Food politics - organic, health, and environment (1:08:48 - 1:09:12)
Richard describes his changing views on the need to eat organic after researching the health impacts
Heath notes the environmental benefits still compel him
Financial logistics of polyamory (1:12:00 - 1:15:39)
Heath says finances in polyamory are negotiated like other shared living situations
Notes the economic practicality of sharing expenses across more incomes
Architecture and social structures (1:15:25 - 1:17:38)
Richard and Heath discuss Paolo Soleri's Arcosanti project and shared living spaces
Challenge of finding affordable flexible architectures to enable diverse living arrangements
Links and references:
American Psychological Association (APA) - apa.org
Seeking Psychedelic Testimonials: The Good, the Bad, and the Ugly.
We are currently looking for first-hand accounts of adverse effects of psychedelics—from ‘bad trips,’ to unwanted physiological complications, to abusive practices by guides, therapists, and shamans.
The interviews from this series will go into a forthcoming book on the topic—perhaps the first book its kind.
Please contact me if you would like to be interviewed.
Dr. Richard L. Miller: Today on mind, body health and politics, I'm delighted to have with us Dr. Heath Schechinger. He is a clinical psychologist. And he is also someone who is doing pioneering breakthrough work in an area that many of you might be very unfamiliar with. It goes by the president name of consensual non monogamy, we're gonna find out what this means. And a lot more welcome to Mind Body health and politics. Hea
Heath Schechinger 6:08
Hey, thank you, Richard. It's an honor to be here.
Dr. Richard Miller 6:11
To begin with, I have difficulty with groups that define themselves in terms of what they're not. For example, there's a group in philosophy called "non-dual." While I agree with their concept of unity and rejection of Cartesian dualism, their name is still odd. It's like someone saying their religion is "non-Catholic," but not specifying what they actually believe in.
Similarly, I have an issue with the term "consensual non-monogamy." It would be helpful to have a term that describes the actual nature of the relationship, rather than what it is not.
Moving on, could you outline various forms of cohabitation beyond traditional monogamy?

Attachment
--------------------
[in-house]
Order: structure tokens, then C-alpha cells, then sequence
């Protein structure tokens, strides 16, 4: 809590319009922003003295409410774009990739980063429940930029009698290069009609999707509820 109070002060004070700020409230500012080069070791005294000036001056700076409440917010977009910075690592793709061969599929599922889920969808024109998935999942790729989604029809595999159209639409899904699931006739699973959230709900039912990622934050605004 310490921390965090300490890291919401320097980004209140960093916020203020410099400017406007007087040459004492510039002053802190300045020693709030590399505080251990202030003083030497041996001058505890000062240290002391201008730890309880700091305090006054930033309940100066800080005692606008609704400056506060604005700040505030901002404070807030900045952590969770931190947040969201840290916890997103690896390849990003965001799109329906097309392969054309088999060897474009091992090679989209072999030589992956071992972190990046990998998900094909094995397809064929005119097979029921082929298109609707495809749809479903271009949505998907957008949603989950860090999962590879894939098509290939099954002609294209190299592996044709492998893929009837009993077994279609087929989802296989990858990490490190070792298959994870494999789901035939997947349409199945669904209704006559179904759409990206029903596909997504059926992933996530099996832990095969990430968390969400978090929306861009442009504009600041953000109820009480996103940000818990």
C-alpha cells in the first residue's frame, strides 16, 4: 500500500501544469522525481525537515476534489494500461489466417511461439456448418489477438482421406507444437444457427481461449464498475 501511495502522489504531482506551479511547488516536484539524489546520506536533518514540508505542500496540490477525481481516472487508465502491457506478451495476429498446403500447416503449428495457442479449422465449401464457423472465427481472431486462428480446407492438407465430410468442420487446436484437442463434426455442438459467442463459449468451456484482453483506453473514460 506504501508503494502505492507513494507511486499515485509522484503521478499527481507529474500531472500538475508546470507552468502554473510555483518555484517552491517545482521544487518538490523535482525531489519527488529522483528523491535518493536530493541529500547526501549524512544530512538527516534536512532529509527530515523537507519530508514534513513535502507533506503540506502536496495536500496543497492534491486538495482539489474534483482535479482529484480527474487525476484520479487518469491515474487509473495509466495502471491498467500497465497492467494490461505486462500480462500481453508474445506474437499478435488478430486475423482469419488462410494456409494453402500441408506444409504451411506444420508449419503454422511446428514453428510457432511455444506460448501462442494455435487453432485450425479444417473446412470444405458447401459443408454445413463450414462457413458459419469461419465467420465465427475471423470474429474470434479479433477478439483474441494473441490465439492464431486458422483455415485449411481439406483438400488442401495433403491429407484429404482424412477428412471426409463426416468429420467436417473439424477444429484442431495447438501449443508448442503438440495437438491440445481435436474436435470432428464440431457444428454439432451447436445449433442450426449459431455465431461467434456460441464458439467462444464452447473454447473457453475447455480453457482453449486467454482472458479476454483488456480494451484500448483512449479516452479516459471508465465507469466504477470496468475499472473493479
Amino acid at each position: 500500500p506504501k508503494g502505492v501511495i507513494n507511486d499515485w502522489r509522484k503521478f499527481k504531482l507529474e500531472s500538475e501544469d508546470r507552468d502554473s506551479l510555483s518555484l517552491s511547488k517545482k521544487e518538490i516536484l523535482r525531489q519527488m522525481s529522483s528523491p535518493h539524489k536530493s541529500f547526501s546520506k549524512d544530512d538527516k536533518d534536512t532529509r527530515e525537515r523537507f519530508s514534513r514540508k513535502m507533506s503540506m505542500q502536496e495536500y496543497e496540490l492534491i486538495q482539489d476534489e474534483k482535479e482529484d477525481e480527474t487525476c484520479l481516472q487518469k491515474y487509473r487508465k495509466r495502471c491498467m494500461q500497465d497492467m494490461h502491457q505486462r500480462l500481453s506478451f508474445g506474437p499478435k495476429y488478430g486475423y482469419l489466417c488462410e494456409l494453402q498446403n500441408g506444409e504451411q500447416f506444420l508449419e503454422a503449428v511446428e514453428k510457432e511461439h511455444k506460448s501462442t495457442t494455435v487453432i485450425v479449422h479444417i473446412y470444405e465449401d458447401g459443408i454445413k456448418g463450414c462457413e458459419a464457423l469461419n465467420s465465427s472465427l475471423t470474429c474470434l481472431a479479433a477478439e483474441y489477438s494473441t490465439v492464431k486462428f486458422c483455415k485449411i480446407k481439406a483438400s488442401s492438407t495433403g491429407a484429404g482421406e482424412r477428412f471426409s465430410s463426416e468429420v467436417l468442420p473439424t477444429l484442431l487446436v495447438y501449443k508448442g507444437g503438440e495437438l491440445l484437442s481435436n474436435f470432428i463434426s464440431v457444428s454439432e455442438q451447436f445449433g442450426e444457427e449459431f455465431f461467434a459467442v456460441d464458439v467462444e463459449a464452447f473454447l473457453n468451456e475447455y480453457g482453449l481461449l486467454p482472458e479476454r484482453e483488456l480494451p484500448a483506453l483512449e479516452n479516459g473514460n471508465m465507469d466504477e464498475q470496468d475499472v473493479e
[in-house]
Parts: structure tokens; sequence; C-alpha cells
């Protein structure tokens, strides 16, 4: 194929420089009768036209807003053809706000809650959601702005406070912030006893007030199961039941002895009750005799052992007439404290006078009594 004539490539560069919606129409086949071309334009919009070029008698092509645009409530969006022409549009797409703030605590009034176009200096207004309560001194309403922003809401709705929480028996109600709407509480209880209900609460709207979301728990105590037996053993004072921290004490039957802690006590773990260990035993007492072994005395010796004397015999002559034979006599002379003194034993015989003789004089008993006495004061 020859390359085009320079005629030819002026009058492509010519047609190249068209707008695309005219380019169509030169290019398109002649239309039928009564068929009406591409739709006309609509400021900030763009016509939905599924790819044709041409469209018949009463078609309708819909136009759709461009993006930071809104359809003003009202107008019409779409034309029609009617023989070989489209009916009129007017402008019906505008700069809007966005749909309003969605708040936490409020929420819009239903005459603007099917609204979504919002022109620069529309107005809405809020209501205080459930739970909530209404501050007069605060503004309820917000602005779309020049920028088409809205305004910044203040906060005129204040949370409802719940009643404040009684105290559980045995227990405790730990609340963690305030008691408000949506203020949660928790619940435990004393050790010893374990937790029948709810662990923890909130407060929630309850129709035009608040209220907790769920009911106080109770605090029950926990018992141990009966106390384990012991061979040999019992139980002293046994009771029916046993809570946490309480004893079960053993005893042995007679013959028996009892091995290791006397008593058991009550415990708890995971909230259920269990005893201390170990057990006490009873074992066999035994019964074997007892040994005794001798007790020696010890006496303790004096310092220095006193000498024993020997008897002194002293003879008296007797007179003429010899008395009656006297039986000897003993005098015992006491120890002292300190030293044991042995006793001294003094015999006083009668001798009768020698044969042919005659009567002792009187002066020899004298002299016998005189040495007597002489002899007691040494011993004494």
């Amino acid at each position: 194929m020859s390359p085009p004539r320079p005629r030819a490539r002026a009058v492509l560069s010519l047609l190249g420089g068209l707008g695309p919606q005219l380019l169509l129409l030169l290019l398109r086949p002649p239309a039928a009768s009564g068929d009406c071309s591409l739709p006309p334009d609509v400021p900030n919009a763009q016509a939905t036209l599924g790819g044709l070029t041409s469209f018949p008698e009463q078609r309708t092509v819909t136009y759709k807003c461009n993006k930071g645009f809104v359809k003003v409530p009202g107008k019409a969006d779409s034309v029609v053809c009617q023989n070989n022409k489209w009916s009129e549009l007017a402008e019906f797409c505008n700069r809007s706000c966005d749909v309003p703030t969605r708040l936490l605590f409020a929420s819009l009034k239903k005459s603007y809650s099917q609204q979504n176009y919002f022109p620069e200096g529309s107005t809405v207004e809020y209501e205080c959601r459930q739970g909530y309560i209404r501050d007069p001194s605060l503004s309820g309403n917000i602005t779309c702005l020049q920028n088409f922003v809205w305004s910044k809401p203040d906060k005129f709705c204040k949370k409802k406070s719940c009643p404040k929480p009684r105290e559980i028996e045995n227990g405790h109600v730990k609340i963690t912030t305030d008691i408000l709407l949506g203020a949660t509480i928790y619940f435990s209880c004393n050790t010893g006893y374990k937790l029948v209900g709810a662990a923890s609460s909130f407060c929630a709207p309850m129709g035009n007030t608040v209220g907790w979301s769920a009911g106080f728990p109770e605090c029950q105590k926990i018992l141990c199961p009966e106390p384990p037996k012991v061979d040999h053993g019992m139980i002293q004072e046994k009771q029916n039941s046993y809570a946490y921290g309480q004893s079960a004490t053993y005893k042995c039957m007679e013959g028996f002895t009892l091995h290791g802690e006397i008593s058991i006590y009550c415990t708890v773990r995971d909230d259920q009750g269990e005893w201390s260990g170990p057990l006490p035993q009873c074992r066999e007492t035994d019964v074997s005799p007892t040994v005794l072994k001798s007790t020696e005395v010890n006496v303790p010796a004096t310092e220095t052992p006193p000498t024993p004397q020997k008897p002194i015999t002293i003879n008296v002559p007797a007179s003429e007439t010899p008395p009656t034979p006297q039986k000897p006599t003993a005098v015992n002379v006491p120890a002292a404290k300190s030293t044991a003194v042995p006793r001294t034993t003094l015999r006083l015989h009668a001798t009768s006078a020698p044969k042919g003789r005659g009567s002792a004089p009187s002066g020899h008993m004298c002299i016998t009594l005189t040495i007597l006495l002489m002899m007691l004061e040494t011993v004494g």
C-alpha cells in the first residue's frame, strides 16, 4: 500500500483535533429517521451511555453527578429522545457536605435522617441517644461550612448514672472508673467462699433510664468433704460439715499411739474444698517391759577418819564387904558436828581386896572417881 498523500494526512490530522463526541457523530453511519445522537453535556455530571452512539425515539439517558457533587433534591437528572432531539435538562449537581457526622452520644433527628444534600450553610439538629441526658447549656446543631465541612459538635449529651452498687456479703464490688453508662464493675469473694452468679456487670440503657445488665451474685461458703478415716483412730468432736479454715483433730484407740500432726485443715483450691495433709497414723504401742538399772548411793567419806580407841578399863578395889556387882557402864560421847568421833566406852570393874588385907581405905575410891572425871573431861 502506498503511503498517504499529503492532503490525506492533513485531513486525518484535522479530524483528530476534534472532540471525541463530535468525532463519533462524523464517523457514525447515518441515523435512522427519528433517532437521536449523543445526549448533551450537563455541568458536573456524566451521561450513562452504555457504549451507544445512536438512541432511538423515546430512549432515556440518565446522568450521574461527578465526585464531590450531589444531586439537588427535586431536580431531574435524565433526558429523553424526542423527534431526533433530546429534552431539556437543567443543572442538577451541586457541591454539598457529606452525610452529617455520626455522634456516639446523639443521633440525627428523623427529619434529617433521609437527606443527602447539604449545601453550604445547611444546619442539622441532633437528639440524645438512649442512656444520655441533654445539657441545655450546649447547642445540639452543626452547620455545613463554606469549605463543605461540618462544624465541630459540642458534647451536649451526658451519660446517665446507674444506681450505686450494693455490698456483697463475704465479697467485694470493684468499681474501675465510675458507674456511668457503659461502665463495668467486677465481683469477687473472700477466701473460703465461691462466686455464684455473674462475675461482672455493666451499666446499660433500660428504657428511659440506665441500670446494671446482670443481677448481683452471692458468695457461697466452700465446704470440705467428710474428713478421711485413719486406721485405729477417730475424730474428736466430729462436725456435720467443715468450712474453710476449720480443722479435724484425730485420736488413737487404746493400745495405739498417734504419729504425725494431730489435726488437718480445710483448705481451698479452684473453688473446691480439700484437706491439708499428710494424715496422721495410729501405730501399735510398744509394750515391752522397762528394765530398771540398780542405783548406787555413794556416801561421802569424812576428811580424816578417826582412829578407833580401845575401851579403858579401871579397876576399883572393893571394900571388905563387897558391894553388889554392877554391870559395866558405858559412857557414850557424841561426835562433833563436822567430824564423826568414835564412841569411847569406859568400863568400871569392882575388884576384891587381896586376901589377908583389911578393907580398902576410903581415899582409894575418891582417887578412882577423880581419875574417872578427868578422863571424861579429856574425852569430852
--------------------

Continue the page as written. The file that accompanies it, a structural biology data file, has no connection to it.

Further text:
Heath Schechinger 7:22
Sure. So under the term consensual non monogamy and I agree with you and most people do even people within the space and having these discussions and anticipate that that.
Consensual non-monogamy encompasses many different forms of relationships where consenting adults are involved in more than one romantic or sexual connection with others. Some of the subtypes include polyamory, swinging, and monogamish, although not everyone agrees on these terms. Polyamory is focused on having agreements that allow for both sex and falling in love with multiple people. Swinging, on the other hand, tends to be more heterosexual and focused on having sexual experiences with others, with agreements that limit falling in love. Monogamish is a predominantly monogamous couple, with occasional sensual or sexual connections with a friend.
Polyamory is sometimes confused with polygamy, which is more rooted in religious fundamentalism, such as the Mormon church, and involves having multiple wedded spouses. The emphasis is on marriage in that context.
Dr. Richard Miller 10:13
Now, in the, in all of these, these sections is a big factor, sexual aspect of the relationship. But in polyamory, and I'm going slowly as a way of saying, I'm asking you to clarify, in polyamory, the distinction with it from the other groups, is that in polyamory, there's an actual relationship amongst the people that is beyond the sexual relationship. Whereas in the other groups you described, it sounds like, what's different? Is there sex with other people, but there isn't an ongoing, what you might say, amorous of a romantic relationship? Is that correct?